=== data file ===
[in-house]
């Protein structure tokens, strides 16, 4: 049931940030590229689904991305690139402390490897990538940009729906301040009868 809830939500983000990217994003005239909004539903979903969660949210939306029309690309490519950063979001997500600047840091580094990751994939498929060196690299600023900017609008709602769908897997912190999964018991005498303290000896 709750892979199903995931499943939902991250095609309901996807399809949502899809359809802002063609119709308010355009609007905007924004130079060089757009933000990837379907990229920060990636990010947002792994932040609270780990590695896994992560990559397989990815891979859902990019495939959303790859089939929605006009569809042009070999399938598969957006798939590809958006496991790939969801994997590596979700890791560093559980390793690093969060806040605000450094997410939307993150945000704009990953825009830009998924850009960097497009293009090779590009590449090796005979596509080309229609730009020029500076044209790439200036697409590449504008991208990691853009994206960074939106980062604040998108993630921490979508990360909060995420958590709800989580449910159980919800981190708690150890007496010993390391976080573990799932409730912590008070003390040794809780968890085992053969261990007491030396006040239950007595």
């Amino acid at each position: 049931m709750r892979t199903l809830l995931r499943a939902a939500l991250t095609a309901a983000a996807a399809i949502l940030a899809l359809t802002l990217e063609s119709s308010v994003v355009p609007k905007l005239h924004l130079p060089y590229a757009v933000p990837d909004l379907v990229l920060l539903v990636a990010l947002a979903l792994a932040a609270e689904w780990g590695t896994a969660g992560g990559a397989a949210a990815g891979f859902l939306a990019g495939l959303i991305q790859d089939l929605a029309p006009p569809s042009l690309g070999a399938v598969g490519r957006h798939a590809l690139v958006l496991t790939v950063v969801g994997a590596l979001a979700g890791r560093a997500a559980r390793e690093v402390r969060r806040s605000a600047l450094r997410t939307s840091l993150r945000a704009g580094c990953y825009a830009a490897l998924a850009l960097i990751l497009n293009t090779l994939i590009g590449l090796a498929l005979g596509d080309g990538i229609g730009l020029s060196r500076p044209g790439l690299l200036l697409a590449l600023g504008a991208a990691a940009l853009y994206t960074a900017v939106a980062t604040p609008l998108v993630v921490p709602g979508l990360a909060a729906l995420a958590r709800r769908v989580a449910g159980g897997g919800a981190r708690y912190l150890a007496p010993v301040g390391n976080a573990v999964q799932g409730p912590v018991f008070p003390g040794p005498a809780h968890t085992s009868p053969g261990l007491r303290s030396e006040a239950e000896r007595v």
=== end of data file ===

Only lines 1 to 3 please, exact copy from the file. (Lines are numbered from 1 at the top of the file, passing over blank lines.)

[in-house]
């Protein structure tokens, strides 16, 4: 049931940030590229689904991305690139402390490897990538940009729906301040009868 809830939500983000990217994003005239909004539903979903969660949210939306029309690309490519950063979001997500600047840091580094990751994939498929060196690299600023900017609008709602769908897997912190999964018991005498303290000896 709750892979199903995931499943939902991250095609309901996807399809949502899809359809802002063609119709308010355009609007905007924004130079060089757009933000990837379907990229920060990636990010947002792994932040609270780990590695896994992560990559397989990815891979859902990019495939959303790859089939929605006009569809042009070999399938598969957006798939590809958006496991790939969801994997590596979700890791560093559980390793690093969060806040605000450094997410939307993150945000704009990953825009830009998924850009960097497009293009090779590009590449090796005979596509080309229609730009020029500076044209790439200036697409590449504008991208990691853009994206960074939106980062604040998108993630921490979508990360909060995420958590709800989580449910159980919800981190708690150890007496010993390391976080573990799932409730912590008070003390040794809780968890085992053969261990007491030396006040239950007595």
């Amino acid at each position: 049931m709750r892979t199903l809830l995931r499943a939902a939500l991250t095609a309901a983000a996807a399809i949502l940030a899809l359809t802002l990217e063609s119709s308010v994003v355009p609007k905007l005239h924004l130079p060089y590229a757009v933000p990837d909004l379907v990229l920060l539903v990636a990010l947002a979903l792994a932040a609270e689904w780990g590695t896994a969660g992560g990559a397989a949210a990815g891979f859902l939306a990019g495939l959303i991305q790859d089939l929605a029309p006009p569809s042009l690309g070999a399938v598969g490519r957006h798939a590809l690139v958006l496991t790939v950063v969801g994997a590596l979001a979700g890791r560093a997500a559980r390793e690093v402390r969060r806040s605000a600047l450094r997410t939307s840091l993150r945000a704009g580094c990953y825009a830009a490897l998924a850009l960097i990751l497009n293009t090779l994939i590009g590449l090796a498929l005979g596509d080309g990538i229609g730009l020029s060196r500076p044209g790439l690299l200036l697409a590449l600023g504008a991208a990691a940009l853009y994206t960074a900017v939106a980062t604040p609008l998108v993630v921490p709602g979508l990360a909060a729906l995420a958590r709800r769908v989580a449910g159980g897997g919800a981190r708690y912190l150890a007496p010993v301040g390391n976080a573990v999964q799932g409730p912590v018991f008070p003390g040794p005498a809780h968890t085992s009868p053969g261990l007491r303290s030396e006040a239950e000896r007595v």